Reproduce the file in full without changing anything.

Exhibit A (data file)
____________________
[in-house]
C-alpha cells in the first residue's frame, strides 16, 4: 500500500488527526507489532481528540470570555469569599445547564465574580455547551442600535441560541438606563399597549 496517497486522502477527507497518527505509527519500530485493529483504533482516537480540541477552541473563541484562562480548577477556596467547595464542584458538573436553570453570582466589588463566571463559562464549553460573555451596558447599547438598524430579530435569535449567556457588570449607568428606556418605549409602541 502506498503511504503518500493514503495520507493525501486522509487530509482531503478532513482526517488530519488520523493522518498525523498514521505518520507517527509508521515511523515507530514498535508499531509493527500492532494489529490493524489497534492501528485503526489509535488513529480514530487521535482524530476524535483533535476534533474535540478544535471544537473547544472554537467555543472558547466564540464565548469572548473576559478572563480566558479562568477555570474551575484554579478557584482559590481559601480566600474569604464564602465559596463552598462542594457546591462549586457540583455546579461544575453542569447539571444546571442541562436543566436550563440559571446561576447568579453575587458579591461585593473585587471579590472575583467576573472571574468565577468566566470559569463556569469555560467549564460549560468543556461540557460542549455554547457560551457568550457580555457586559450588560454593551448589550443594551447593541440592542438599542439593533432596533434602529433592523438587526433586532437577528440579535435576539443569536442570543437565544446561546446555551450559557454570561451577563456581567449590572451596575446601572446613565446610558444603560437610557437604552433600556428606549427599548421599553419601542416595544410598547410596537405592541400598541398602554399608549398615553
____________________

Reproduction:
[in-house]
C-alpha cells in the first residue's frame, strides 16, 4: 500500500488527526507489532481528540470570555469569599445547564465574580455547551442600535441560541438606563399597549 496517497486522502477527507497518527505509527519500530485493529483504533482516537480540541477552541473563541484562562480548577477556596467547595464542584458538573436553570453570582466589588463566571463559562464549553460573555451596558447599547438598524430579530435569535449567556457588570449607568428606556418605549409602541 502506498503511504503518500493514503495520507493525501486522509487530509482531503478532513482526517488530519488520523493522518498525523498514521505518520507517527509508521515511523515507530514498535508499531509493527500492532494489529490493524489497534492501528485503526489509535488513529480514530487521535482524530476524535483533535476534533474535540478544535471544537473547544472554537467555543472558547466564540464565548469572548473576559478572563480566558479562568477555570474551575484554579478557584482559590481559601480566600474569604464564602465559596463552598462542594457546591462549586457540583455546579461544575453542569447539571444546571442541562436543566436550563440559571446561576447568579453575587458579591461585593473585587471579590472575583467576573472571574468565577468566566470559569463556569469555560467549564460549560468543556461540557460542549455554547457560551457568550457580555457586559450588560454593551448589550443594551447593541440592542438599542439593533432596533434602529433592523438587526433586532437577528440579535435576539443569536442570543437565544446561546446555551450559557454570561451577563456581567449590572451596575446601572446613565446610558444603560437610557437604552433600556428606549427599548421599553419601542416595544410598547410596537405592541400598541398602554399608549398615553